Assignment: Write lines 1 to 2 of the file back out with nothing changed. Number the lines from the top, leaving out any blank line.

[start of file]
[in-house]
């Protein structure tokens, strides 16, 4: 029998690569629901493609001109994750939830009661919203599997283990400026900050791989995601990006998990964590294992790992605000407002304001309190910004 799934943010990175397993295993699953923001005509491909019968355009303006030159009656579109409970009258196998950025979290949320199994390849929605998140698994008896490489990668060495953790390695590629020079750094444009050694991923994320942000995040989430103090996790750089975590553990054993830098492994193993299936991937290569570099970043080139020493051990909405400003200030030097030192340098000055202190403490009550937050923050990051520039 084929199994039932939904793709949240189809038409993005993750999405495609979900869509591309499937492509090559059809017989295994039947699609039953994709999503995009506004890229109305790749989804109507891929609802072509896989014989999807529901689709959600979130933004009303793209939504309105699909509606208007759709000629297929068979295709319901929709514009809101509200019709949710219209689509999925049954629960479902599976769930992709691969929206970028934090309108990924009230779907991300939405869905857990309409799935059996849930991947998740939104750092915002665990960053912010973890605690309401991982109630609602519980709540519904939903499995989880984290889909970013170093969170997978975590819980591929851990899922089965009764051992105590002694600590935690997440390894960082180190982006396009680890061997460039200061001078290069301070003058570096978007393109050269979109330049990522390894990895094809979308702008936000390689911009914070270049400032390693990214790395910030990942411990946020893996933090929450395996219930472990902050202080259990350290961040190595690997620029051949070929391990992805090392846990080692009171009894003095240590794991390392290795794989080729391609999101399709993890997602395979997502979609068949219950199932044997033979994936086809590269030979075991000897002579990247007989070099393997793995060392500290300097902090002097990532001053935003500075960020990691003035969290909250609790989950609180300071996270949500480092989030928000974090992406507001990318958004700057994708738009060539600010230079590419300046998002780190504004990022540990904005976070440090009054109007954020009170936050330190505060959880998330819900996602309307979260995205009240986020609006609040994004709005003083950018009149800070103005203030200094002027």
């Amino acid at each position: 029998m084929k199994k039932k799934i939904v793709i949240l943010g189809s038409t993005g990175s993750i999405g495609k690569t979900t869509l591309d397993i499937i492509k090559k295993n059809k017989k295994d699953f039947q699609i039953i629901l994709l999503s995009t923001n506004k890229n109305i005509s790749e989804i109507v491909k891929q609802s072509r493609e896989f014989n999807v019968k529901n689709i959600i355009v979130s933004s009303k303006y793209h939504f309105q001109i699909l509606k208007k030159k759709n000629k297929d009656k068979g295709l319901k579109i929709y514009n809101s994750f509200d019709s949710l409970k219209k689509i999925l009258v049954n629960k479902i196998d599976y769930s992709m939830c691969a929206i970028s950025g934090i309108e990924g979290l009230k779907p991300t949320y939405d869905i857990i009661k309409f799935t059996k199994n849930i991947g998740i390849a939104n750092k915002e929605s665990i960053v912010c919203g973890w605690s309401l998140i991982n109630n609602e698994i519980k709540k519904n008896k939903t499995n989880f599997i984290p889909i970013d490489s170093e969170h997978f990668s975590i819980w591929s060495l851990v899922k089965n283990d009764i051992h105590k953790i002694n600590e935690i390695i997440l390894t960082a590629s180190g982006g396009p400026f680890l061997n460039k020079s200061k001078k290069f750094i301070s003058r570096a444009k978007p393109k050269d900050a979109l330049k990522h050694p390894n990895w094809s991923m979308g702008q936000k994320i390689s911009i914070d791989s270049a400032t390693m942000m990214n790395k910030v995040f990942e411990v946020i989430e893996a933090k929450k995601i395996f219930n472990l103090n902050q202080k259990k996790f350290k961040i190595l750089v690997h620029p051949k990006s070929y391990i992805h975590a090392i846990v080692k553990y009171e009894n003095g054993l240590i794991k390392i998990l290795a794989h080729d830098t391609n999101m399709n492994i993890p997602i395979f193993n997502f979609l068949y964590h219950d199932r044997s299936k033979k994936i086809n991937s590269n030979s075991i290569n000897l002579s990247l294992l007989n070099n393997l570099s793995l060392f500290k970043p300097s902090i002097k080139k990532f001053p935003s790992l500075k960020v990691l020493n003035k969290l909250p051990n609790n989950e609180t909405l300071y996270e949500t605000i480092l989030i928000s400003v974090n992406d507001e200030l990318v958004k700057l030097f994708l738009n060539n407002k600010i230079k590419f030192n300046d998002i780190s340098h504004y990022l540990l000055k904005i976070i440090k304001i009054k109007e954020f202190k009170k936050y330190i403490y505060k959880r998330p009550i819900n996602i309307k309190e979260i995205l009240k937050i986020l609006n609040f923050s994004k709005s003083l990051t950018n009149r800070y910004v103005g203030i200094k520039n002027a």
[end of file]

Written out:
[in-house]
């Protein structure tokens, strides 16, 4: 029998690569629901493609001109994750939830009661919203599997283990400026900050791989995601990006998990964590294992790992605000407002304001309190910004 799934943010990175397993295993699953923001005509491909019968355009303006030159009656579109409970009258196998950025979290949320199994390849929605998140698994008896490489990668060495953790390695590629020079750094444009050694991923994320942000995040989430103090996790750089975590553990054993830098492994193993299936991937290569570099970043080139020493051990909405400003200030030097030192340098000055202190403490009550937050923050990051520039 084929199994039932939904793709949240189809038409993005993750999405495609979900869509591309499937492509090559059809017989295994039947699609039953994709999503995009506004890229109305790749989804109507891929609802072509896989014989999807529901689709959600979130933004009303793209939504309105699909509606208007759709000629297929068979295709319901929709514009809101509200019709949710219209689509999925049954629960479902599976769930992709691969929206970028934090309108990924009230779907991300939405869905857990309409799935059996849930991947998740939104750092915002665990960053912010973890605690309401991982109630609602519980709540519904939903499995989880984290889909970013170093969170997978975590819980591929851990899922089965009764051992105590002694600590935690997440390894960082180190982006396009680890061997460039200061001078290069301070003058570096978007393109050269979109330049990522390894990895094809979308702008936000390689911009914070270049400032390693990214790395910030990942411990946020893996933090929450395996219930472990902050202080259990350290961040190595690997620029051949070929391990992805090392846990080692009171009894003095240590794991390392290795794989080729391609999101399709993890997602395979997502979609068949219950199932044997033979994936086809590269030979075991000897002579990247007989070099393997793995060392500290300097902090002097990532001053935003500075960020990691003035969290909250609790989950609180300071996270949500480092989030928000974090992406507001990318958004700057994708738009060539600010230079590419300046998002780190504004990022540990904005976070440090009054109007954020009170936050330190505060959880998330819900996602309307979260995205009240986020609006609040994004709005003083950018009149800070103005203030200094002027």